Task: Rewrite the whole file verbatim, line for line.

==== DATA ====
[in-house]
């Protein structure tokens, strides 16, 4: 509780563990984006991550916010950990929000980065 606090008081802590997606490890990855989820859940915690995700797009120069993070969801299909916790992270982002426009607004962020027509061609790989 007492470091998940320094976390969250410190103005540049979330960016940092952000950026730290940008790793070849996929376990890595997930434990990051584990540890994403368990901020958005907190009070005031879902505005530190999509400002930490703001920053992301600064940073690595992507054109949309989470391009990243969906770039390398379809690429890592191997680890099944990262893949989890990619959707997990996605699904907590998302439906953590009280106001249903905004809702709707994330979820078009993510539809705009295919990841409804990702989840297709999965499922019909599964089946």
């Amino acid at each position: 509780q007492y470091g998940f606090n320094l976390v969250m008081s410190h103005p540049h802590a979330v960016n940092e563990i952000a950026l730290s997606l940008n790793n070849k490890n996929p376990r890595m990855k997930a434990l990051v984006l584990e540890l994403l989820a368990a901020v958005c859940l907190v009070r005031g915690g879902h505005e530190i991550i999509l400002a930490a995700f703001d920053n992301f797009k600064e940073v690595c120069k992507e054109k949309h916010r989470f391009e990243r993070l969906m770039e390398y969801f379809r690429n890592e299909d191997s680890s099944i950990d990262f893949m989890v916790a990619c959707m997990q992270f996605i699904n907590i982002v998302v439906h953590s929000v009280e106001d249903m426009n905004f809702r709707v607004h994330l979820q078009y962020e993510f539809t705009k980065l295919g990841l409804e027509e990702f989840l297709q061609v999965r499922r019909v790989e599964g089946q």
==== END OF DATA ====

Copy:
[in-house]
């Protein structure tokens, strides 16, 4: 509780563990984006991550916010950990929000980065 606090008081802590997606490890990855989820859940915690995700797009120069993070969801299909916790992270982002426009607004962020027509061609790989 007492470091998940320094976390969250410190103005540049979330960016940092952000950026730290940008790793070849996929376990890595997930434990990051584990540890994403368990901020958005907190009070005031879902505005530190999509400002930490703001920053992301600064940073690595992507054109949309989470391009990243969906770039390398379809690429890592191997680890099944990262893949989890990619959707997990996605699904907590998302439906953590009280106001249903905004809702709707994330979820078009993510539809705009295919990841409804990702989840297709999965499922019909599964089946």
């Amino acid at each position: 509780q007492y470091g998940f606090n320094l976390v969250m008081s410190h103005p540049h802590a979330v960016n940092e563990i952000a950026l730290s997606l940008n790793n070849k490890n996929p376990r890595m990855k997930a434990l990051v984006l584990e540890l994403l989820a368990a901020v958005c859940l907190v009070r005031g915690g879902h505005e530190i991550i999509l400002a930490a995700f703001d920053n992301f797009k600064e940073v690595c120069k992507e054109k949309h916010r989470f391009e990243r993070l969906m770039e390398y969801f379809r690429n890592e299909d191997s680890s099944i950990d990262f893949m989890v916790a990619c959707m997990q992270f996605i699904n907590i982002v998302v439906h953590s929000v009280e106001d249903m426009n905004f809702r709707v607004h994330l979820q078009y962020e993510f539809t705009k980065l295919g990841l409804e027509e990702f989840l297709q061609v999965r499922r019909v790989e599964g089946q």